There’s nothing unusual about being a minority partner that manages or develops properties for others. But Kushner Cos. often projects a different image. On its website, for example, the company lists 80 and 90 Maiden Lane as a “key asset” despite its tiny, non-controlling share. In public statements, it sometimes conflates its own stakes with those of its partners. A release from last year describes the firm as having done $7 billion in acquisitions since 2007, a figure that can only be reached by including their partners’ funds. A similar release describes “reach” of more than “20,000 multifamily apartments, as well as 12 million square feet of office.” Those figures require compilation of properties where Kushner Cos.’ ownership is marginal.

Bloomberg shared its data with Kushner Cos. President Laurent Morali two weeks ago. He declined to comment.

Ownership isn’t the only way to make money in real estate. For companies that act as a general partner, as Kushner Cos. often does, management and other fees are common, as are clauses that allow operators to capture outsize gains if they exceed investment targets.

Still, the story of Kushner Cos.’ New York City expansion seems to be one of soaring ambition, international deal-making, and savvy public relations. In some ways, it is a Trumpian tale: a young man arrives in Manhattan and, with a little “truthful hyperbole,” as Trump once phrased his style, crafts a success that is larger than life. In the gap between image and reality, however, lurks a frequent reliance on investors and an ongoing risk of political influence.

Jared Kushner and Ivanka Trump
Photographer: T.J. Kirkpatrick / Bloomberg

When Jared Kushner ascended to the White House, he presented a dazzling image: nattily dressed, publisher of a New York newspaper aimed at chummy high-flyers, husband to Ivanka Trump, and pupil to men of means like Fox News boss Rupert Murdoch.

Much of that allure grew from his high visibility in a real estate empire that was not as grand as advertised. The public image helped attract investors, who count on the expertise of Kushner Cos. to make complex transactions a success.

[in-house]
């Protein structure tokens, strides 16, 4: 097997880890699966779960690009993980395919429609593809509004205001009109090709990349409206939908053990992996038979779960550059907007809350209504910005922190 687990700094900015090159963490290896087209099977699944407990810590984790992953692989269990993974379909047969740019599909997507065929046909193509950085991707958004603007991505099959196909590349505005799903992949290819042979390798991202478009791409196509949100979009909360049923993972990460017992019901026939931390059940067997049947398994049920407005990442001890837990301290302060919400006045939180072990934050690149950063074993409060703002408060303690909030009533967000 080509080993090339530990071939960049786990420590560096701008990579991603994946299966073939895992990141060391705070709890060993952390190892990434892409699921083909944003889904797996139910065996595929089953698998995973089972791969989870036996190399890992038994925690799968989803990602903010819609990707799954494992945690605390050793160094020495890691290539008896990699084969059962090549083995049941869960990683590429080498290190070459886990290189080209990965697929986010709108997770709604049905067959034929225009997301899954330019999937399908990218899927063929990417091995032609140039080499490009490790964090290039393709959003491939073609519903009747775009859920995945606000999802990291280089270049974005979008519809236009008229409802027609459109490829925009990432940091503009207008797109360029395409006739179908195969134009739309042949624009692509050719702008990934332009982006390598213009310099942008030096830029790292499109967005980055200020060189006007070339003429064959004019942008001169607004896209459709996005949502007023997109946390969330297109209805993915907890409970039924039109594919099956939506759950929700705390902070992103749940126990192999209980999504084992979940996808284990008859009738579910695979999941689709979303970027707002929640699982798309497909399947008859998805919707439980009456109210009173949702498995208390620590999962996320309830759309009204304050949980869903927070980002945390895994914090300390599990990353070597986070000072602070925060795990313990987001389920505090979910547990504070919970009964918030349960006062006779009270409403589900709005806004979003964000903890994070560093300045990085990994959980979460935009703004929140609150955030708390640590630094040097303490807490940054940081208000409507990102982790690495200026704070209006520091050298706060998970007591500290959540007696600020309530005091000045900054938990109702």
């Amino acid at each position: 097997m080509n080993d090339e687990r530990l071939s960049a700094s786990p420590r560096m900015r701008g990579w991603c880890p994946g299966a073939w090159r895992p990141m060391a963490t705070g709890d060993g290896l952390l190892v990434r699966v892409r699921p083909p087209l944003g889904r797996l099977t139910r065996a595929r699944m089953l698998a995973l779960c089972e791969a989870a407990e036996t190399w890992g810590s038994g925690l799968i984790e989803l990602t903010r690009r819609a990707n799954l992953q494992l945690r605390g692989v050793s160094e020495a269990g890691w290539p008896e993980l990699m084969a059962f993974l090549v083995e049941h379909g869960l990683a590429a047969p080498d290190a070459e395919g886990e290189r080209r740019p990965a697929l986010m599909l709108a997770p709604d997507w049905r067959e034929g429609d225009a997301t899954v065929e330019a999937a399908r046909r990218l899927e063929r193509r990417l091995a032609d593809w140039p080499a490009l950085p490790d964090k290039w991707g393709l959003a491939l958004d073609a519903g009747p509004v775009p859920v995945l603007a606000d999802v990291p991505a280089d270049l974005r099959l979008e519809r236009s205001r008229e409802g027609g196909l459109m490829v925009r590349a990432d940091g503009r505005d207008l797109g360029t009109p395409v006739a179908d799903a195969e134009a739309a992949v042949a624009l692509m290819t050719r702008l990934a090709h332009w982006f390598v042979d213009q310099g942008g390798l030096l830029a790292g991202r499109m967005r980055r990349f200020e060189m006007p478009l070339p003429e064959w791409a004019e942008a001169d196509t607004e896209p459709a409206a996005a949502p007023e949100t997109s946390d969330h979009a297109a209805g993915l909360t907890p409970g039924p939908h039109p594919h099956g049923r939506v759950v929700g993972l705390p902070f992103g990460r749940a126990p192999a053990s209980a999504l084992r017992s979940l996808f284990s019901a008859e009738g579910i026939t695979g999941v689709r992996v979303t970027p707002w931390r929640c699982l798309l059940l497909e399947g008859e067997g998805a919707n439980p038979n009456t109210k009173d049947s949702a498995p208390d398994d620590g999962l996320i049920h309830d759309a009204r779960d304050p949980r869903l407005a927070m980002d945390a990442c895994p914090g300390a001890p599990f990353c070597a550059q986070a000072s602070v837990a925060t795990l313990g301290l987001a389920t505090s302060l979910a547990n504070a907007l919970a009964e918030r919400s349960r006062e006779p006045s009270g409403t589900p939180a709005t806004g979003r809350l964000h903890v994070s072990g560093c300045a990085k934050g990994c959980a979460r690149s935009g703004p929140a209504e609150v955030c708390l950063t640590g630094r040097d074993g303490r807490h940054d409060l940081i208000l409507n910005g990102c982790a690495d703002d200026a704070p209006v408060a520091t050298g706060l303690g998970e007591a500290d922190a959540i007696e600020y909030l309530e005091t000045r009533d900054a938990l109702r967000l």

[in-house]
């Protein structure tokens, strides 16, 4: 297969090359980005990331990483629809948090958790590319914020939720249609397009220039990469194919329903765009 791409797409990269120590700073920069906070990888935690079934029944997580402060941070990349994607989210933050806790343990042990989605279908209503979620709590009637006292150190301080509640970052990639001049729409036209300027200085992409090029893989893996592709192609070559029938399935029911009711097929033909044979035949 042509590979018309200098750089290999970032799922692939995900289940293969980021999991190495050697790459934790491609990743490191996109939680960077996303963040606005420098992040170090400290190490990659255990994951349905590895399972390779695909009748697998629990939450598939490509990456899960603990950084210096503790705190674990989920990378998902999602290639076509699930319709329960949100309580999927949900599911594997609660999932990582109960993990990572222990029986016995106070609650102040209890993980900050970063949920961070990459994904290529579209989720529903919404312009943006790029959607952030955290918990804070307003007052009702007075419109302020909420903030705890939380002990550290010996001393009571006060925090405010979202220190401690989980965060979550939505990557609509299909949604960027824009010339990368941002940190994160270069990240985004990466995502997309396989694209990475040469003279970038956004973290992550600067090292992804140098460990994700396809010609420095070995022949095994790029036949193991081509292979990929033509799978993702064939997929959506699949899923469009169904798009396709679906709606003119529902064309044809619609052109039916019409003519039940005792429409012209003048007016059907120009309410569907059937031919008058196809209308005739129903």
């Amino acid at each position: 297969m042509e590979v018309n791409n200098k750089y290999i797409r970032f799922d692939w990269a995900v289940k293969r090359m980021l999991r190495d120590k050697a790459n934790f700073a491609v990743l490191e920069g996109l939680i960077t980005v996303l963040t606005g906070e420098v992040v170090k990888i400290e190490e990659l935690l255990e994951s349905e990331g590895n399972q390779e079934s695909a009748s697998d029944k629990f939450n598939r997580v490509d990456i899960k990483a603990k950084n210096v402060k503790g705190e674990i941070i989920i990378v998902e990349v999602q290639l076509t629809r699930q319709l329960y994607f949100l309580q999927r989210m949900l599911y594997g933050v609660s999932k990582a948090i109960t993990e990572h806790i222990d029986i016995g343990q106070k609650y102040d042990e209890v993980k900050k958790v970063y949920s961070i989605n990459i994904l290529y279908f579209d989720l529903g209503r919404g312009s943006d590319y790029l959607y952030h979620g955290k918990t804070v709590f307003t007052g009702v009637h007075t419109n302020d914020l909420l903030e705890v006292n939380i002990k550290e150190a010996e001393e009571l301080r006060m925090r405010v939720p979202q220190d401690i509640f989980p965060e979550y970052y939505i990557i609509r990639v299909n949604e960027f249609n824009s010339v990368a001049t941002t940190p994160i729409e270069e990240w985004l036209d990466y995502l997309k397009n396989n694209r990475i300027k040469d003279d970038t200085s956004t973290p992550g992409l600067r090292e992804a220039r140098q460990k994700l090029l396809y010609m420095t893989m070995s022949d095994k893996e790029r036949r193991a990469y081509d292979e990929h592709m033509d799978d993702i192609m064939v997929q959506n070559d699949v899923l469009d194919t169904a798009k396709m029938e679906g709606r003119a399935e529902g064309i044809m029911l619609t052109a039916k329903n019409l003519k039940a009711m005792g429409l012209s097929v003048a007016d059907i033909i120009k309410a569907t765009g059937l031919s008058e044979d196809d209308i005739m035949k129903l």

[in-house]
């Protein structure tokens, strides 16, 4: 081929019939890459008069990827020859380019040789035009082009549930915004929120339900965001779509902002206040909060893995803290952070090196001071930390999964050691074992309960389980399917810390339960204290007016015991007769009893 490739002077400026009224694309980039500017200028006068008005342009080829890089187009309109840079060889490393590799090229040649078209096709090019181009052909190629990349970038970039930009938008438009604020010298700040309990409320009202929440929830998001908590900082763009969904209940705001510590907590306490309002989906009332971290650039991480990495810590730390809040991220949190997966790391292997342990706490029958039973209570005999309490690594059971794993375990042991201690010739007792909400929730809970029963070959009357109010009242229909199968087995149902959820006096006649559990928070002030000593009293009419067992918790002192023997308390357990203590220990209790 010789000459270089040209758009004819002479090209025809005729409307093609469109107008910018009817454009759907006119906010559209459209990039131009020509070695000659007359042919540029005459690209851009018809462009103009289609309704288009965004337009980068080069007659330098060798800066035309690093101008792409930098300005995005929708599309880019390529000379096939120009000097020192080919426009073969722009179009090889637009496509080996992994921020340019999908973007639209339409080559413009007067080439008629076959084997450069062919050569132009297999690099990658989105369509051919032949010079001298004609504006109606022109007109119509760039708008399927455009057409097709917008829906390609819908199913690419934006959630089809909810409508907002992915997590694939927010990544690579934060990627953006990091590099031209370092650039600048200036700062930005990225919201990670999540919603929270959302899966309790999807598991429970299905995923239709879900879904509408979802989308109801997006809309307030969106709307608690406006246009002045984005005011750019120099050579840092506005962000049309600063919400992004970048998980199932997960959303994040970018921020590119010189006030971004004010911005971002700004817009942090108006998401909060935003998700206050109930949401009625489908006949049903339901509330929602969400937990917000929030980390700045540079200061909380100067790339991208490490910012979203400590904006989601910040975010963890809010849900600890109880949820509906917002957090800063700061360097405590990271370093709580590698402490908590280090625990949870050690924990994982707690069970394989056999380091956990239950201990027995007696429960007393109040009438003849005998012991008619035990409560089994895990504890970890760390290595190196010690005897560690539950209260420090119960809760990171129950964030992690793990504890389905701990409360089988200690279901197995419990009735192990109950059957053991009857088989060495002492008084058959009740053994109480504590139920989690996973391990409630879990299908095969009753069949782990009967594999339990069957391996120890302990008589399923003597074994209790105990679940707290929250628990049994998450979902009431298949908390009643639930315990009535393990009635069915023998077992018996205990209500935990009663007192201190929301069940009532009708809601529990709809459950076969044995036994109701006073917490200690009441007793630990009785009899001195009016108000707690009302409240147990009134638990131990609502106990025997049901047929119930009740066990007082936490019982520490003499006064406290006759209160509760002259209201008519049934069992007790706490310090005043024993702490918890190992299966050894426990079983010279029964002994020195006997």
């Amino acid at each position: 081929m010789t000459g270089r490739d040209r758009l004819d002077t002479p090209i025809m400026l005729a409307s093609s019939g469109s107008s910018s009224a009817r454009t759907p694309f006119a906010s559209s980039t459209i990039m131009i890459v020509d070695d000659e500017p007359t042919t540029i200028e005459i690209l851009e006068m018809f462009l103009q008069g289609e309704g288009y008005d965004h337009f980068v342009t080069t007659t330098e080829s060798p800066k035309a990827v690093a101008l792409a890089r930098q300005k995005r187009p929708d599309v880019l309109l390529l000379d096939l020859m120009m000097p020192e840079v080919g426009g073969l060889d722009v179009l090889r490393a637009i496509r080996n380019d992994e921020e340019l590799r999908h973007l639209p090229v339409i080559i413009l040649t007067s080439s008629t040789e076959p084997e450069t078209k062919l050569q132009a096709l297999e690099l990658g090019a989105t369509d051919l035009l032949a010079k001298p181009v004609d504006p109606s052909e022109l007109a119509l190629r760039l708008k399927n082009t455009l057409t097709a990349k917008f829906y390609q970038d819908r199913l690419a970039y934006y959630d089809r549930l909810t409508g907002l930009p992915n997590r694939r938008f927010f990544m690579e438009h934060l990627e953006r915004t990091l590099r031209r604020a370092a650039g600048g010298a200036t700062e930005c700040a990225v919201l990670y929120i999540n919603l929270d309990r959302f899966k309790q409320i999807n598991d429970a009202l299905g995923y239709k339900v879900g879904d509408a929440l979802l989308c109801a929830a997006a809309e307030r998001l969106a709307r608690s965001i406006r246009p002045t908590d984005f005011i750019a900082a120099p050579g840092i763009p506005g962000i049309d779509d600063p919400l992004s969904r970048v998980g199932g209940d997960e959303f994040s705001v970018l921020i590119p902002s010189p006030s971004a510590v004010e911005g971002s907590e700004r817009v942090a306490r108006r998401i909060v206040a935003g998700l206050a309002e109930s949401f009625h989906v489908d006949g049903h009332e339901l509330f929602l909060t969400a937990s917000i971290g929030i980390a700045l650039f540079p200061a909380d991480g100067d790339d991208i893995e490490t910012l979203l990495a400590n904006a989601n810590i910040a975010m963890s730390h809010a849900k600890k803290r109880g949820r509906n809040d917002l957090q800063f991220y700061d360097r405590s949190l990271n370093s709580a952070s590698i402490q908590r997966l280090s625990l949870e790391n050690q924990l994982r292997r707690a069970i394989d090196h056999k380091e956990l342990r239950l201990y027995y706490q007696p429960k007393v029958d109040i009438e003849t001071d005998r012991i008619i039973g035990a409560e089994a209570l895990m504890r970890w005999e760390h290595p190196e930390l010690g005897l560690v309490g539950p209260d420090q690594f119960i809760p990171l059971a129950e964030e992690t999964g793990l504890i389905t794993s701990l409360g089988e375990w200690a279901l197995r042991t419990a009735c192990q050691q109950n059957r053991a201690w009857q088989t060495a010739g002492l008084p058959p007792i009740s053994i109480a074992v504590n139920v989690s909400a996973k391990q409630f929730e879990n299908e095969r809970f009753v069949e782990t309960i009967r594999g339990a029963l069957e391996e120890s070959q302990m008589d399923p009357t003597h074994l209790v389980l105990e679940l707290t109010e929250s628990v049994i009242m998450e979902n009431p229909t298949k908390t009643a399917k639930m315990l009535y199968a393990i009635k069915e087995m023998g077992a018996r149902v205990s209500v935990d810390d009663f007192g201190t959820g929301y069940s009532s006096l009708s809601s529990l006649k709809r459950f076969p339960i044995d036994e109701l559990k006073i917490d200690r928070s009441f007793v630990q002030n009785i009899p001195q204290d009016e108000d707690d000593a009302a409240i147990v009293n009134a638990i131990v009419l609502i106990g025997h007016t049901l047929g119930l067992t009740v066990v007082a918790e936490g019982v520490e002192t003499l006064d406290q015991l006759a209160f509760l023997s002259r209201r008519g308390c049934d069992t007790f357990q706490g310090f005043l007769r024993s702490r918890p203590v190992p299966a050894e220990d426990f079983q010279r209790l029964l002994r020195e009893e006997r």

For several of them, Kushner’s swelling profile, coupled with discretion, was an asset—granting them access to New York’s soaring real estate market while shielding them from the spotlight that comes with big purchases.

The finding that the company is most often a junior owner heightens concern over conflicts-of-interest a year after Kushner entered the White House. As his family has hunted for investors overseas in countries as far-flung as China and Saudi Arabia, many inside and outside of government worry about the potential for quid-pro-quos—public policy driven by private business. In the partnerships where the Kushner Cos. have minor stakes, there’s pressure to make returns for the investors who put up most of the money.

Kushner Cos. says there is no interplay between politics and its business. Jared Kushner has divested from some assets and says he has no involvement in the business any more, although ethics experts say his divestment to close family members is still cause for concern.

"Jared Kushner had a very significant role in the company,” said Virginia Canter, a former ethics adviser to the International Monetary Fund who is now the executive branch ethics counsel with Citizens for Responsibility and Ethics in Washington. “He apparently did many of these deals and built relationships with these investors. That may give him a sense of responsibility that you really can’t just sever. And we don’t know what their priorities are. The investors may have their own agenda which could act as influences on him in an official capacity."